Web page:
Tips for Successful Metal Polishing


Tags: how to, bikemaster,

1983 Laverda RGS clutch cover

I've never been a particularly patient person, but I'm learning. And nothing helps teach patience like a project that demands patience. Take metal polishing. On the surface (pun intended) it seems like a simple proposition; clean the surface first, slap on some polish, work it in with a clean cloth and voilà, a perfectly polished and gleaming surface results. Unfortunately, when you're working on old iron, it's not always quite so simple.

On the bikes we regularly work on around here — mostly an odd assortment of 1970s to early 1980s Japanese and European road bikes — the major issues we see with metal surfaces are pitting and surface degradation from constant exposure to the elements, and — especially on mid-1970s Japanese bikes — hazing of polished engine cases with clear-coat finishes.

Surface degradation from exposure is a problem experienced by all bikes that see regular use. It can easily be kept at bay by simply cleaning your bike after every ride, or at least every other ride. A quick wipe-down of polished surfaces, followed by waxing, will add years to metal and painted surfaces, protecting them and staving off mild oxidation. It’s a best practice we know we'd do well to follow, but often don't.


While getting a good sheen on our clear-coated engine cover — the subject of this issue's How-To — we learned one very important lesson: Successful polishing takes lots and lots of elbow grease.

There are, unfortunately, no magic fixes. There is no one product that miraculously cleans and restores neglected surfaces, returning them to a brilliant luster with little more than a light rubbing. The hard truth is, once a surface has diminished significantly it takes work, and a fair amount of it, to restore that surface back to its original sheen.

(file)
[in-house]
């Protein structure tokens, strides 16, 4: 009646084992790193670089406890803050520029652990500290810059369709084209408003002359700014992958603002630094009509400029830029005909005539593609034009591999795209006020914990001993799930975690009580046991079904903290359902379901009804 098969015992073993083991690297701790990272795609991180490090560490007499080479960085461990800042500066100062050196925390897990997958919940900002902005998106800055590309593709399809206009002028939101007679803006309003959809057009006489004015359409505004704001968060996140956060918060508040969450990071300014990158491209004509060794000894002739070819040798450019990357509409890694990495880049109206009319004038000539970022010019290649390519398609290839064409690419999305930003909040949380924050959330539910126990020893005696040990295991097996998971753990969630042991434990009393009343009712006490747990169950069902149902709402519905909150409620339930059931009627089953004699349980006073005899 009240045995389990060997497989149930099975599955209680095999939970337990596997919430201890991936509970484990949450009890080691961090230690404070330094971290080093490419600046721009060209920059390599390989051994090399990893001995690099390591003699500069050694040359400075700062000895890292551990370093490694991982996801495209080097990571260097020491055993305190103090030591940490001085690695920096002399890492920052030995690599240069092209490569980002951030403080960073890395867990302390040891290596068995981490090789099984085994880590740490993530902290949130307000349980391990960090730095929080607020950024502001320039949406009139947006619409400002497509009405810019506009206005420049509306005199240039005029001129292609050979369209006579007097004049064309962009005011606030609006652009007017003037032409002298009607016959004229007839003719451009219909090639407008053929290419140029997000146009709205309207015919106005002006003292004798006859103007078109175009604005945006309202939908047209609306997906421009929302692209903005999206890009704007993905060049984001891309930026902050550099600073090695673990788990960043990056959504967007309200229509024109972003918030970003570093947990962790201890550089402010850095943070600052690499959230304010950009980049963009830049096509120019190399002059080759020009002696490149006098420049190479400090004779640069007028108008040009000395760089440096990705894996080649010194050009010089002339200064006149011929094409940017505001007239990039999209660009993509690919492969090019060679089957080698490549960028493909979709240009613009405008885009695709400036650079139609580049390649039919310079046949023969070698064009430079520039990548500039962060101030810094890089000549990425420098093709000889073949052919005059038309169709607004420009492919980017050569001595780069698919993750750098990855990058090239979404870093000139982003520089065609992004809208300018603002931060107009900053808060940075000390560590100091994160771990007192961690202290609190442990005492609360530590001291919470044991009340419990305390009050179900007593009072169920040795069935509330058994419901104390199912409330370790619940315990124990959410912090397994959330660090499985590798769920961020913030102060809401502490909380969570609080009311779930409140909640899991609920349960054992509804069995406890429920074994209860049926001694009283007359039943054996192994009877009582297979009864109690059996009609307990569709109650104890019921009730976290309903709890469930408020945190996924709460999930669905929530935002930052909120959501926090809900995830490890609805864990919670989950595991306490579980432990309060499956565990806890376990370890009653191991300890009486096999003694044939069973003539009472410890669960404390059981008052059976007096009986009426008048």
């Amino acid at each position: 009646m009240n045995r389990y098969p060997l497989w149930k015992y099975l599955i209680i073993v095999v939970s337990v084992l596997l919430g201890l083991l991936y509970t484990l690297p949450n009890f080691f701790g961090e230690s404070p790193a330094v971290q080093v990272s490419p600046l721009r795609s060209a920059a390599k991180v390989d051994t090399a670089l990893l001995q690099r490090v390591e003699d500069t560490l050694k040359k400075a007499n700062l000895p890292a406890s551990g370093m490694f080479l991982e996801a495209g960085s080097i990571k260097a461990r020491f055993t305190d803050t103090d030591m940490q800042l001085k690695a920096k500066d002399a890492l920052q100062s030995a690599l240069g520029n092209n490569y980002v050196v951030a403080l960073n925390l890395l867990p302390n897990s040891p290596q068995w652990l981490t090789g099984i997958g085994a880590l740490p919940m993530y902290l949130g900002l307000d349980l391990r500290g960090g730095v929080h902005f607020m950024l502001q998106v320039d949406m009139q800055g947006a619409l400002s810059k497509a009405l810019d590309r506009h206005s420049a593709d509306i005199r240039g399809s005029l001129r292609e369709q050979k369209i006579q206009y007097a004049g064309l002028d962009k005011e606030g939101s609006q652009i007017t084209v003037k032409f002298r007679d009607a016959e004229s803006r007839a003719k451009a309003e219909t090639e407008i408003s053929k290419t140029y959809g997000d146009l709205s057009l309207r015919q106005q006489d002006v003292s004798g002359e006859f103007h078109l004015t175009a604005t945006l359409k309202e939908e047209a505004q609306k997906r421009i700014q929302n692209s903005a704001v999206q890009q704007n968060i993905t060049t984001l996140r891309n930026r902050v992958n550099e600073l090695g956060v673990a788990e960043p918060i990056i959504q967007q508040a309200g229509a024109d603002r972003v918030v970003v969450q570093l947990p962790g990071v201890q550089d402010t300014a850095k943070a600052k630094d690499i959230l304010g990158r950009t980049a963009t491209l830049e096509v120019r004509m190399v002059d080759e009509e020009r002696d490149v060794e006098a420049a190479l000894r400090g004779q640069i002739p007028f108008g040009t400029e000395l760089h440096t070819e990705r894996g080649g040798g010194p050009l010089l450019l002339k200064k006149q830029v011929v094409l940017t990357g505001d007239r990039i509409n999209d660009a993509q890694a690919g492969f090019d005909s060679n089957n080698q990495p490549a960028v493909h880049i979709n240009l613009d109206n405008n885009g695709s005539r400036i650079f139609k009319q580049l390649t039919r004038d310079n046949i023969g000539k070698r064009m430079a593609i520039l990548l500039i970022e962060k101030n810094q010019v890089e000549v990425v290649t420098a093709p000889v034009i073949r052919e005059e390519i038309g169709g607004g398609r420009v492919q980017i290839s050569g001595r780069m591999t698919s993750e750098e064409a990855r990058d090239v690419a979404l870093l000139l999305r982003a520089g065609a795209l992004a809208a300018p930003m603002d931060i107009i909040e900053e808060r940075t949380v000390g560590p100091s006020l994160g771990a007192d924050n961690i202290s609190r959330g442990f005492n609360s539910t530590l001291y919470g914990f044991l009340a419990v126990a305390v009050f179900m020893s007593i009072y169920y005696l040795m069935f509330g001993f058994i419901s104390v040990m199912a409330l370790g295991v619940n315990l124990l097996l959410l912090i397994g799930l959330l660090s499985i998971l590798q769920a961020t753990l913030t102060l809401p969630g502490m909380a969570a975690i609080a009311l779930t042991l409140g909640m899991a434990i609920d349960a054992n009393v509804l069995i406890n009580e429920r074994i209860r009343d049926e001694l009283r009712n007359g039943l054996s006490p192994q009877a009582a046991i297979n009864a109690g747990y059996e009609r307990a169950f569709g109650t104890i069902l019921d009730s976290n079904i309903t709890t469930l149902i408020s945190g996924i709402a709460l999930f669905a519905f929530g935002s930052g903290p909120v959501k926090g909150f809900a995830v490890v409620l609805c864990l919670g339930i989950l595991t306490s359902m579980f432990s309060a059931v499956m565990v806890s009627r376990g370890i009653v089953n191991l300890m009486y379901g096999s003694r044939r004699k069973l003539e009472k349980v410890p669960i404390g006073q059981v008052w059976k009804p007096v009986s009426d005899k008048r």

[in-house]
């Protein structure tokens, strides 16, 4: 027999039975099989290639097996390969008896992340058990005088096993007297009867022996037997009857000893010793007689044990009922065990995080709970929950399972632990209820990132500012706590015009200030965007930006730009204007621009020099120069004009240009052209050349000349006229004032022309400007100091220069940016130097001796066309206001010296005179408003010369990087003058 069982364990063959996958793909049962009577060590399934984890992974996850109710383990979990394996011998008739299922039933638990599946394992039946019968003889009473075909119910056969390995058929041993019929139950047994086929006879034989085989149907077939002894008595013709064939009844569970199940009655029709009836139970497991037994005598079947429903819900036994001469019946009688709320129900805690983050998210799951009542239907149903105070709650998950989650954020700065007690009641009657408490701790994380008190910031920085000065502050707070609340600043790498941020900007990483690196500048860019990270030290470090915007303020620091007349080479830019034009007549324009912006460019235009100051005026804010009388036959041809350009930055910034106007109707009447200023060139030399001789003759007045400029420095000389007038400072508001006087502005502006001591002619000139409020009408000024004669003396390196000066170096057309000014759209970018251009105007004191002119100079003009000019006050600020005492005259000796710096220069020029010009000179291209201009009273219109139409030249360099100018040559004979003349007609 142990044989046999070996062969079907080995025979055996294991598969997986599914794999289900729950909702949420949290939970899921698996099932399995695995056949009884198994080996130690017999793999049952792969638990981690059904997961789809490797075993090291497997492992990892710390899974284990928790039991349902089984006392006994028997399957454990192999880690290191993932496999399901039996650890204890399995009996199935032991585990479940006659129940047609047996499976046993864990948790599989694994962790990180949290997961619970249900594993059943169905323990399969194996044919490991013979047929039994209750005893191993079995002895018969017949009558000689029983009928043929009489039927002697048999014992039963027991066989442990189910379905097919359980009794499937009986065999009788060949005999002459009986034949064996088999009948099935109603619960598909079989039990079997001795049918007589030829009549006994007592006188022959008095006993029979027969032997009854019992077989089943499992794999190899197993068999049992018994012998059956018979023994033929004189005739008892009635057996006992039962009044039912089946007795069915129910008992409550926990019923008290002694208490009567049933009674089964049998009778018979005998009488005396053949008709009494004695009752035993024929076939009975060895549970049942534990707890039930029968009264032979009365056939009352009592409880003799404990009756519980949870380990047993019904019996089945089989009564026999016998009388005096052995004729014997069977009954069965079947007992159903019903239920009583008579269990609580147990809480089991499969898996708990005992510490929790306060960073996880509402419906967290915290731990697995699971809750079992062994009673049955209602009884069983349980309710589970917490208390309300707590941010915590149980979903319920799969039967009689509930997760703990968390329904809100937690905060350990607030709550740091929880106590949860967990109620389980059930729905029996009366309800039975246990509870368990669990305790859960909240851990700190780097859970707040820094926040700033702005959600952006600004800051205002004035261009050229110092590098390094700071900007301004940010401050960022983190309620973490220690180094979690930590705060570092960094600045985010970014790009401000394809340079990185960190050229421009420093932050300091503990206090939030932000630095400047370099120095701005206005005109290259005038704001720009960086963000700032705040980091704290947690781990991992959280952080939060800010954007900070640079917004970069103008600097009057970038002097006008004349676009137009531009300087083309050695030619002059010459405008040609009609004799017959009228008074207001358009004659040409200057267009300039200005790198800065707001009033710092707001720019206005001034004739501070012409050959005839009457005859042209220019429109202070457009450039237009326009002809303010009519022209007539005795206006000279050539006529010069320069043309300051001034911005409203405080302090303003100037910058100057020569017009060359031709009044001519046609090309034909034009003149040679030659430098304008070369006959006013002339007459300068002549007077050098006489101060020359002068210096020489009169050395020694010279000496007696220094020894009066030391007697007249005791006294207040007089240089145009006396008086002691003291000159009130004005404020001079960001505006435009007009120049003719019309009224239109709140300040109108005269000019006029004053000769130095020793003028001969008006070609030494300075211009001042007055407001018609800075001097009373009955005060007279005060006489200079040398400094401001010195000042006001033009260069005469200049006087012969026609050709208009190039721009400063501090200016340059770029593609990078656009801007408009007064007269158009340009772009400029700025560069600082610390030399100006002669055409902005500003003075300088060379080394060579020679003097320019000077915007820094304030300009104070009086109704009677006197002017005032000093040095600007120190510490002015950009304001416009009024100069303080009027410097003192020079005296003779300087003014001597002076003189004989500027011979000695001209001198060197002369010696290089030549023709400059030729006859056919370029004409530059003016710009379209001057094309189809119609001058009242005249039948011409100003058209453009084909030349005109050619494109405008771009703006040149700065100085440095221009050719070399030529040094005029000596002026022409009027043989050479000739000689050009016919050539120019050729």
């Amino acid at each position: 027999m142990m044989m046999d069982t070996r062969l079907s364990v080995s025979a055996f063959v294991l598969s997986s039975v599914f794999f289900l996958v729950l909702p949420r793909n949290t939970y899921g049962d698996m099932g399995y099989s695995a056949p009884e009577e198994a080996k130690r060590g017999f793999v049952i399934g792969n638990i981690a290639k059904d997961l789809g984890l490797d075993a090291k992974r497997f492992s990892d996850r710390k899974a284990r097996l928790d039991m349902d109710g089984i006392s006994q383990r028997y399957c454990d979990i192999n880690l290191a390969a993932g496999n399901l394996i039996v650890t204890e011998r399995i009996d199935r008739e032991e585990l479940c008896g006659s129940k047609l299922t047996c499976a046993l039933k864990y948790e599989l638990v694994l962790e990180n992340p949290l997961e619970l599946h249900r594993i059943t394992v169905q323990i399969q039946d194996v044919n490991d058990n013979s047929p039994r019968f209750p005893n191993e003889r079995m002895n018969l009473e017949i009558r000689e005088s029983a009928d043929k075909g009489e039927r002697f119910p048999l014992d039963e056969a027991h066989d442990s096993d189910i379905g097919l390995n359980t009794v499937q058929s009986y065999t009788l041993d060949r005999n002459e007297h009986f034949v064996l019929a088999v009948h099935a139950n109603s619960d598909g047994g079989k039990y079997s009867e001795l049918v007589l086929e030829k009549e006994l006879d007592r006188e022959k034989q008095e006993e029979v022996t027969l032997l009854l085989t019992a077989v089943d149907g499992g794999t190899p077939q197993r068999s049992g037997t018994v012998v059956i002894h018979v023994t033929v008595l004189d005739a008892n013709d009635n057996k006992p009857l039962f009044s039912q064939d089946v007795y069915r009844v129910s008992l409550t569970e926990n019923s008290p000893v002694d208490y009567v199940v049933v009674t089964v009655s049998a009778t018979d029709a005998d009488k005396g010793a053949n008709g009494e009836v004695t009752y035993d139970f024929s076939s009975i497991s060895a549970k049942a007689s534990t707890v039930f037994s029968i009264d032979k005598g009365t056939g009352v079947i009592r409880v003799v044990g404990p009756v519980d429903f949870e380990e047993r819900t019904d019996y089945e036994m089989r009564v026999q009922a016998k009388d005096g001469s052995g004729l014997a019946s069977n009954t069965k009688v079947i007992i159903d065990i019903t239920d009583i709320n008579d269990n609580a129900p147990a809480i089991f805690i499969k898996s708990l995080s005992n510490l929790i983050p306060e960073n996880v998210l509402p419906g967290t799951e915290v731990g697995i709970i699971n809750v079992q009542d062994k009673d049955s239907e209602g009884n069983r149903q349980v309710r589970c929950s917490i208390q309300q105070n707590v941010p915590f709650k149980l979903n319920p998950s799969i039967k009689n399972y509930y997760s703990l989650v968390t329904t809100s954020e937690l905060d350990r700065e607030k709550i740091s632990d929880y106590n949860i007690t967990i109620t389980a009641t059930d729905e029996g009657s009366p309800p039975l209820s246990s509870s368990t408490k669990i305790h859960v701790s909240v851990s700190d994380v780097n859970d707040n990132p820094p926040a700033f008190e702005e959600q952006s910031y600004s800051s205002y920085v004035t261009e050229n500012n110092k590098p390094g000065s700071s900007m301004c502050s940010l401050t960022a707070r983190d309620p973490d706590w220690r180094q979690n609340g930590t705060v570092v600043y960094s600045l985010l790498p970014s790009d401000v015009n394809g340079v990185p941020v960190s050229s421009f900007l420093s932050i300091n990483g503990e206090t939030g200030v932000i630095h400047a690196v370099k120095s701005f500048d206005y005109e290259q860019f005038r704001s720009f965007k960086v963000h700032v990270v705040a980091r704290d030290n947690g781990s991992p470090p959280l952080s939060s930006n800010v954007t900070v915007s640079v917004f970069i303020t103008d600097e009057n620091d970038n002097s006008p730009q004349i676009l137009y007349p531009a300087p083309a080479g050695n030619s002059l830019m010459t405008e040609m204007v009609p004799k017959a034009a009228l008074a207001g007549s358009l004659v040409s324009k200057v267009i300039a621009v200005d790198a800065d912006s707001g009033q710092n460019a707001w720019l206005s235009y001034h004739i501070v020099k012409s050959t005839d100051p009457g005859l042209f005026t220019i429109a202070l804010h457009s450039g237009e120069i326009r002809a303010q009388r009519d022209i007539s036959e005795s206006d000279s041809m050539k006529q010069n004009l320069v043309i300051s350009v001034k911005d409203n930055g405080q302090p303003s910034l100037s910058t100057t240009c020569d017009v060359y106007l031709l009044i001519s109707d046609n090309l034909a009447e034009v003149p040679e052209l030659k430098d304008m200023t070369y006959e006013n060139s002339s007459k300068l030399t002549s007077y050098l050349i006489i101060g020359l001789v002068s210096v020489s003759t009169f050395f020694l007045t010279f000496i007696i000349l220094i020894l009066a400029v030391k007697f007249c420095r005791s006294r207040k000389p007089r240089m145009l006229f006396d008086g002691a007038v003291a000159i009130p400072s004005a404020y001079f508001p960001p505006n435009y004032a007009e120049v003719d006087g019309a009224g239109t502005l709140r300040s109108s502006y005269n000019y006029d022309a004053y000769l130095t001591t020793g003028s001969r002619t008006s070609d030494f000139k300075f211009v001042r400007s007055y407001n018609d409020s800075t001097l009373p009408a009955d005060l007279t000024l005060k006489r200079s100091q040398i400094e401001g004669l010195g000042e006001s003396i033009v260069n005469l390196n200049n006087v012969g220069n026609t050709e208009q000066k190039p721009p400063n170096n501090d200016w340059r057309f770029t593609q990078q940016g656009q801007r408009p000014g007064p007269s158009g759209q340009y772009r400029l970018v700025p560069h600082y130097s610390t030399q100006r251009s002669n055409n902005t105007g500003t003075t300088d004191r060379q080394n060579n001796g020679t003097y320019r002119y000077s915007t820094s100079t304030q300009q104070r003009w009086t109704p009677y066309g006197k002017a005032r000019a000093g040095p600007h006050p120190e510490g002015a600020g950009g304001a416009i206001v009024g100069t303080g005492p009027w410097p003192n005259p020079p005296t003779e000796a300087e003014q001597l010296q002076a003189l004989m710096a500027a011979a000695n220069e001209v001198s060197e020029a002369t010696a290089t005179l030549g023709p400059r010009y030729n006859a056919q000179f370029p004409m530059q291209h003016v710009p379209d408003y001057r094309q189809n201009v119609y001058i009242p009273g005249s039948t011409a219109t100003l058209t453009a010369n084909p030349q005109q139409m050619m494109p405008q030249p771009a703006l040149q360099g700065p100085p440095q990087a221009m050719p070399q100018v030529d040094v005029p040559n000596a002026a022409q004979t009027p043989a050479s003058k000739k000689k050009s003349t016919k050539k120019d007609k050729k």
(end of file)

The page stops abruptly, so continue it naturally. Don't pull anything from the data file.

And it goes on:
11/13/2013 5:28:49 PM

I find it helpfull to use the wheel with smooth light pressure strokes one "line" across the piece overlapping the previous pass. A 3500 RPM table-mounted grinding wheel (fitted with a Sisal type polishing wheel, one for each grade of compound) is a sound investment and will save hours of time and elbow-lube. The next series of passes is applied at 90 degrees to the previous. Use light pressure letting the wheel and compound do the work and avoiding excessive heat buildup that can warp the piece. A wet terry cloth towel and/or a bucket of water for quick cooling dips is handy. Patience is key. It will take four times longer than you initially expect! Also, this is the time to true and flatten joints on covers by sanding in figure "8" motions on a glass plate ore machinist's table. I trued my valve cover joints by sticking 400grit wet/dry paper on the angle-table of my drill press as it's nice and flat. My Brit is oil-tight... ish. It's easy to clean a polished surface later with a simple hand buff-up with "Mother's", so I don't use a sealent or clear-coat.

4/6/2013 3:37:25 AM

Iv done a lot of buffing out parts on badly scratched cases i start with 220 grit 320 400 600 800 1000 then i go to the buffing wheels i start with the grey compound on a sewn cotton wheel then i go to the white compound on a loose cotton wheel its a lot of work but it pays off in the long run with a mirror like finish

gerald estes III
4/4/2013 1:14:56 PM

ride 'em dont hide 'em....never, i repeat never submerse a carbureator into a cleaning solution. i helped out at a dealership one spring...they offered indoor winter storagfe to many of their customers who purchased "vacation home scooters'...the staff mechanic's/service managers procedure was to dip the carbs...i got there a couple seasons later and found the zinc castings resembled concrete cinder blocks covered with lichens - go figure.

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